work! It certainly wouldn't be the first time that someone didn't carefully read my comprehensive instructions.
Am I saying that's what you did? Not at all! I'm not the NSA, so I'm not about to make any specific assumptions about what you may or may not have done. Perhaps you tinkered with your system and made some other fundamental change that triggered the same error message by coincidence. Either way, it's not my concern – because none of these scenarios would involve a truly clean, completely standard copy of Raspbian, now would they?
Oh, and just in case you're thinking about switching your Raspberry back to the standard default "legacy" video driver via sudo raspi-config | Advanced Options | GL Driver, there's a bit of a bug in Raspbian that you should know about. When the experimental drivers are switched on, raspi-config will "secretly" change the /boot/config.txt file back to the 64 MB default setting for the GPU memory allocation without telling you! So if you switch back to the default video driver to try and get things working, be sure to re-do my instructions and move your GPU memory back to 128 MB – because if you don't do that, you'll be treated to a whole new batch of error messages that also have nothing to do with my script!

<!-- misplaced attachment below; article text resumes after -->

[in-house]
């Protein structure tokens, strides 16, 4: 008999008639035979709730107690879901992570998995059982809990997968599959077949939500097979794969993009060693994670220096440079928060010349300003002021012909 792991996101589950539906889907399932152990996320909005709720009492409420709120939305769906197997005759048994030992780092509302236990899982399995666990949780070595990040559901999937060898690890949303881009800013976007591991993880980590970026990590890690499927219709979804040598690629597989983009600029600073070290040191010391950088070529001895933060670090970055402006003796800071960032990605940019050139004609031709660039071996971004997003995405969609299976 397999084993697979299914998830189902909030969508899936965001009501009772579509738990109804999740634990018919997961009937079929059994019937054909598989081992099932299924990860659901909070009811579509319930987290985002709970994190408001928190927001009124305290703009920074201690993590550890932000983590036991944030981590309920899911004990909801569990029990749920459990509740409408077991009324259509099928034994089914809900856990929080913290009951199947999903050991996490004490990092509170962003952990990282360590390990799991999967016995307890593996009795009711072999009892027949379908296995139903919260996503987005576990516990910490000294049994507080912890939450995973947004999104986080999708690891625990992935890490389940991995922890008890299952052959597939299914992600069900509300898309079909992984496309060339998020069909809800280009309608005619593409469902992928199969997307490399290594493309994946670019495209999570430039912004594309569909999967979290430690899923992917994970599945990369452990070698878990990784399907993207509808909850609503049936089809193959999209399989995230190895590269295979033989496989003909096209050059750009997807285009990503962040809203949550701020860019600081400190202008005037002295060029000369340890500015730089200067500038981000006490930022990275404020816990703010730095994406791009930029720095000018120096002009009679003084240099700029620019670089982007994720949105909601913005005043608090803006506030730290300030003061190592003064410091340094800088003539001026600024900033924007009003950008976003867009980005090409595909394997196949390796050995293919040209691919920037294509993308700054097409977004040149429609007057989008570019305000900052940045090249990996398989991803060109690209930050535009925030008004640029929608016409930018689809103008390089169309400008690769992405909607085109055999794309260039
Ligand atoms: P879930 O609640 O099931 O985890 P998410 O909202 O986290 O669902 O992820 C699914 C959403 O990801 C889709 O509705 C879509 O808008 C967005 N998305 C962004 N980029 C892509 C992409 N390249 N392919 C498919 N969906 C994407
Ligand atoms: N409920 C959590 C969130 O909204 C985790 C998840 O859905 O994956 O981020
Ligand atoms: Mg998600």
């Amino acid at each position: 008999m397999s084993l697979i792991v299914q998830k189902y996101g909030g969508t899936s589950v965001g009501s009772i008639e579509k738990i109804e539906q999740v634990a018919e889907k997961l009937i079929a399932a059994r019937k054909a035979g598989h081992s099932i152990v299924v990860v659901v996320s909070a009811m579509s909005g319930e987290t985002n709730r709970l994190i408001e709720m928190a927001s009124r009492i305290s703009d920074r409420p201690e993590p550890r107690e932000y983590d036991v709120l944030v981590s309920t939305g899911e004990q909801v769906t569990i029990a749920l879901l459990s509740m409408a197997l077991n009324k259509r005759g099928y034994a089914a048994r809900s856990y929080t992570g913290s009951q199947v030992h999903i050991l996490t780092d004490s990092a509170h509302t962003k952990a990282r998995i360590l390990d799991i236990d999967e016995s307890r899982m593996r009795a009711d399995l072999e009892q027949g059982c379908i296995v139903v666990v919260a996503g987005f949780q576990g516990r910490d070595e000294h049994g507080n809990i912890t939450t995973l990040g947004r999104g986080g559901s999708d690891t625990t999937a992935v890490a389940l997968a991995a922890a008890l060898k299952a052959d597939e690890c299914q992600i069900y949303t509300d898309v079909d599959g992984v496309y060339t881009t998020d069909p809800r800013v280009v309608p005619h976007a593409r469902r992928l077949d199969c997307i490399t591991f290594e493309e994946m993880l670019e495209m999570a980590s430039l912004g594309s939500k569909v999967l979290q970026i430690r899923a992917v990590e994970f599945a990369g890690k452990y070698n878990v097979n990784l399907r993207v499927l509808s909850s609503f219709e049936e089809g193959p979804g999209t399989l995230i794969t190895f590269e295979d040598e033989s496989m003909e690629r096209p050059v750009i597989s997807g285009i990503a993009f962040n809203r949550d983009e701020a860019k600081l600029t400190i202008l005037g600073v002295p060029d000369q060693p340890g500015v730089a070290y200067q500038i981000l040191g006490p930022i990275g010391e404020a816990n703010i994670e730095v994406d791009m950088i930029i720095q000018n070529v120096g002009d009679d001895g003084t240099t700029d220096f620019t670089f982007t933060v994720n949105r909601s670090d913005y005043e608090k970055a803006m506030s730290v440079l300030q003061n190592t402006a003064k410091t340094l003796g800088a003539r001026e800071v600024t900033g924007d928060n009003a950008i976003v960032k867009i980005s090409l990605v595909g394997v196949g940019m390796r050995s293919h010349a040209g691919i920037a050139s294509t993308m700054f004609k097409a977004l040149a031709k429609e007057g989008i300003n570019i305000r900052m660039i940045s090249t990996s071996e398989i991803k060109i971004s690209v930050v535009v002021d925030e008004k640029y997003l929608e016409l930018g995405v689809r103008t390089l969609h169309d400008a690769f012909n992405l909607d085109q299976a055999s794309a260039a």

Better yet, if you're not completely sure what you may or may not have done, just nuke your entire system and start all over again from scratch! Otherwise, you could end up wasting several hours because of some obscurity deep inside your system that you don't understand.
Finally, I can't help but mention a supreme irony about your claim: Thanks to your unique but recycled screen name, it only took me a minute to discover that 8 days ago – on January 5, 2019 UTC – you tweeted a sarcastic message about me that says "this guy really likes the shell script he wrote". The irony is that if only you had followed my instructions to the letter, you would have realized just how good my script really is!